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Whole Foods mines social media for voice of the customer, trends

ATLANTA -- Using social media platforms to forge relationships with customers isn't new. But for Whole Foods Market, based in Austin, Texas, the challenge is to use social media to establish a global presence for its brand as a whole while also entrenching the local flavor of its stores.

Natanya Anderson of Whole Foods discussed some of the challenges and opportunities in mining social media conversation to understand customers, preferences and trends that might arrive down the road.

"We use it as an input for the voice of the customer," Anderson said. "If there is a product that customers are excited about, they can share that with the local stores. Then, what we try to do at the brand level -- because there are so many stores and so many product lines -- is to bring that broad voice of customer in and look at trends in the marketplace, what are the concerns that customers have. We also use it as a chance to say, 'This is what's top of mind for customers.'"

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Anderson also discussed the role of social in generating themes and topics that Whole Foods. "It gets really interesting to have the brand component bump up against the local component and all of those voices mixing together." Anderson said.

Whole Foods also uses geofencing to monitor social conversations based on consumers' locations.

"The other thing is listening around our stores -- using geofencing or using mobile devices to identify consumers' location, to see the conversations happening in our stores … the ability to move beyond keywords and move to location, it creates a real opportunity to understand a conversation," she said.

Anderson also discussed the potential of predictive analytics but noted that most companies are "on the edge of it." Anderson said that she is starting to look at the language triggers that indicate a crisis might die off quickly or become a major storm that needs attention, such as a reputation issue with Whole Foods. "How can you look at those trends and, over time, develop what I call a weather predictor that is based on how a conversation morphs and evolves?" she noted. Anderson said that this voice of the customer analysis would enable companies like Whole Foods to address issues in real time and create "real ROI" by managing the crisis proactively.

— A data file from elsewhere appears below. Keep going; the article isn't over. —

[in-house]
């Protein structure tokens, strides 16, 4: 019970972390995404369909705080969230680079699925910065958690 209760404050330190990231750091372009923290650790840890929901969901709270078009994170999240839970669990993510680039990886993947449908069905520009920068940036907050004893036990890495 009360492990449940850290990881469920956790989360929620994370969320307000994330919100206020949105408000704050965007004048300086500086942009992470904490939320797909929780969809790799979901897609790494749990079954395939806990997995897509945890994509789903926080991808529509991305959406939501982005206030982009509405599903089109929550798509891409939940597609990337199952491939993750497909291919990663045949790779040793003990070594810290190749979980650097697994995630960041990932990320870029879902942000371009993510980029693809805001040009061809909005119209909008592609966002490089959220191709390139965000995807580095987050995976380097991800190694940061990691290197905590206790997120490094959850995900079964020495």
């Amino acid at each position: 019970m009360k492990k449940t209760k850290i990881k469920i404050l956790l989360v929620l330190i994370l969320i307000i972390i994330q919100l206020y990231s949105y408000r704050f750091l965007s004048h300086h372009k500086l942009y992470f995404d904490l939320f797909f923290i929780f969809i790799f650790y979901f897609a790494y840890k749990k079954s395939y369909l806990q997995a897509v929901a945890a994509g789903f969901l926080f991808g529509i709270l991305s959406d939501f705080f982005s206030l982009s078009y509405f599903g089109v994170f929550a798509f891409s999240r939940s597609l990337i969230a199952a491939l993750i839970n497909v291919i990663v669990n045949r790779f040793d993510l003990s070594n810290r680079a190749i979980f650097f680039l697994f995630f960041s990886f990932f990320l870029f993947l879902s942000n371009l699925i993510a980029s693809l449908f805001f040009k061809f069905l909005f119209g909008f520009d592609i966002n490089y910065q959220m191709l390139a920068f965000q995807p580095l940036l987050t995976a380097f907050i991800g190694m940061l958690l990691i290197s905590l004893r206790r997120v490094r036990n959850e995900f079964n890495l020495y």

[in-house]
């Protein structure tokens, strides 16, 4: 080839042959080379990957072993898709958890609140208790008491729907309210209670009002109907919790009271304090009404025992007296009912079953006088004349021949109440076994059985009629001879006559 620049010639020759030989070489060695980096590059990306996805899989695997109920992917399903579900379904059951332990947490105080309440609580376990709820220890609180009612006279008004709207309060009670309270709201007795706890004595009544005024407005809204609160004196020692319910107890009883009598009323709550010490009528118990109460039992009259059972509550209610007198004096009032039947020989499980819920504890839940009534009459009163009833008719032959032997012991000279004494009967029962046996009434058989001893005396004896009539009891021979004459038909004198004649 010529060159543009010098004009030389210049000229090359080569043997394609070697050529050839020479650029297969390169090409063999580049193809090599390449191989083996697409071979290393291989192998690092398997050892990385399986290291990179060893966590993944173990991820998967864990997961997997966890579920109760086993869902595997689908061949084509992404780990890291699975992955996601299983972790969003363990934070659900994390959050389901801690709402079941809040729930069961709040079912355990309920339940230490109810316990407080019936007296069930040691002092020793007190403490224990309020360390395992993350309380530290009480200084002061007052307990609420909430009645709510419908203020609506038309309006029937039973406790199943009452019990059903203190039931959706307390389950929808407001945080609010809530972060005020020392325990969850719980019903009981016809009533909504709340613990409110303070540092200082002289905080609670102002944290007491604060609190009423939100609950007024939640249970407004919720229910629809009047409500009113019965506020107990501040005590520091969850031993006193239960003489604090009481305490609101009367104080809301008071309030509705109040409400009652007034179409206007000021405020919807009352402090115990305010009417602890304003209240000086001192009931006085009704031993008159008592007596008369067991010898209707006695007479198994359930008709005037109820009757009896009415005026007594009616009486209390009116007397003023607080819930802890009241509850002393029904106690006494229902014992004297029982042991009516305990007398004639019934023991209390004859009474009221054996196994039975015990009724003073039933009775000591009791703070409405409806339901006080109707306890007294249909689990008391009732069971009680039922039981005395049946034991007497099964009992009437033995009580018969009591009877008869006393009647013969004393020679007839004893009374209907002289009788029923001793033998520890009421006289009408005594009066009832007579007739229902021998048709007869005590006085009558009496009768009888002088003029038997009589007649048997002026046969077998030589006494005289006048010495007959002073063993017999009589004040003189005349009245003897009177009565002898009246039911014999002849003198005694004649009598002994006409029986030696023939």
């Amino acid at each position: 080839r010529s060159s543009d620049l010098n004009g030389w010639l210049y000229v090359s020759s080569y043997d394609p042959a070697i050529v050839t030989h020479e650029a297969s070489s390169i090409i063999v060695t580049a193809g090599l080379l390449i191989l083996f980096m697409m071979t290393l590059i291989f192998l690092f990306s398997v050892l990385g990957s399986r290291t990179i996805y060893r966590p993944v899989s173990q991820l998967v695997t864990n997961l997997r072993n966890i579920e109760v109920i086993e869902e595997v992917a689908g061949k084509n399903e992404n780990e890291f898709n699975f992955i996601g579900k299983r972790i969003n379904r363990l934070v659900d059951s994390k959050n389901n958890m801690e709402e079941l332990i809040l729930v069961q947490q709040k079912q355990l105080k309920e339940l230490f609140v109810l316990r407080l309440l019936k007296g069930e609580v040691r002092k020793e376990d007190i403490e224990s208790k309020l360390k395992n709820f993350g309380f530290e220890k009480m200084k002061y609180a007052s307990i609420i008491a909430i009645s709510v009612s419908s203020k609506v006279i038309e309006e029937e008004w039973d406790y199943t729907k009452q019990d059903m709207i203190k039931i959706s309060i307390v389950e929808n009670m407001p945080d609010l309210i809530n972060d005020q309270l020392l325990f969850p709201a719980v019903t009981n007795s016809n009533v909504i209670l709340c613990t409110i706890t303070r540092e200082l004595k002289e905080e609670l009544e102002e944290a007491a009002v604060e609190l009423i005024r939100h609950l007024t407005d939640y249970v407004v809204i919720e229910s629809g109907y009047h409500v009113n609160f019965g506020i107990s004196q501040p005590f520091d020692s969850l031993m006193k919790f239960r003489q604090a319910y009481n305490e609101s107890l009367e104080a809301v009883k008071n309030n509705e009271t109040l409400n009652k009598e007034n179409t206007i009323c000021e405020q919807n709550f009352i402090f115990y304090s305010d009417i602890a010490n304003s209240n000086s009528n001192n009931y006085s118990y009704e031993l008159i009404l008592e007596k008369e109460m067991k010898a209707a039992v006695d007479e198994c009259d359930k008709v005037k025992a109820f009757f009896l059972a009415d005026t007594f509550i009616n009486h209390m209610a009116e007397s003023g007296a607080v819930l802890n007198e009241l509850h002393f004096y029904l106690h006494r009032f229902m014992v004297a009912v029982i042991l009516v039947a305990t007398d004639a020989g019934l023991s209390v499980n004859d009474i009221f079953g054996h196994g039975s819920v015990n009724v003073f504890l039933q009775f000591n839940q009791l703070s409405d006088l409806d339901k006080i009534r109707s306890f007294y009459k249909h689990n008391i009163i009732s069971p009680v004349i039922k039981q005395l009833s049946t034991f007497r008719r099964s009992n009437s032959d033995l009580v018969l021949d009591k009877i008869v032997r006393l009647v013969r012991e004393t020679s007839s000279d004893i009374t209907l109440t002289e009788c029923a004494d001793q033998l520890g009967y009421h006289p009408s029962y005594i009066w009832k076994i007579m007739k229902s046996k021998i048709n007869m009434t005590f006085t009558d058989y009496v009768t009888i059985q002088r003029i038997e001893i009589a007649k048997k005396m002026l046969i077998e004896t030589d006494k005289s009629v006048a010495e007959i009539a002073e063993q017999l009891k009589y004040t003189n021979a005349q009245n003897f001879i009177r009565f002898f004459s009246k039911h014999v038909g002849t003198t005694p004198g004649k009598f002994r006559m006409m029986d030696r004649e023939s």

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What are you doing to map customer journeys?
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Consumer input combined with predictive analysis and market data guides our product launches. Because we're continually putting out new products, we're as far from a single item industry as possible. We are continuously in listen-mode, constantly monitoring customer input and responding accordingly.

Not that we always get it right. Our product is supplied by ego-obsessed artists who thrive on creativity, not restrictions. OTOH, management is guided by bean-counters who care more about profits than products.

Our customers guide our journey. The key to our success is listening very carefully, then continually adjusting our product line. Even when we gamble - and we do that quite often - it's within carefully proscribed guidelines.
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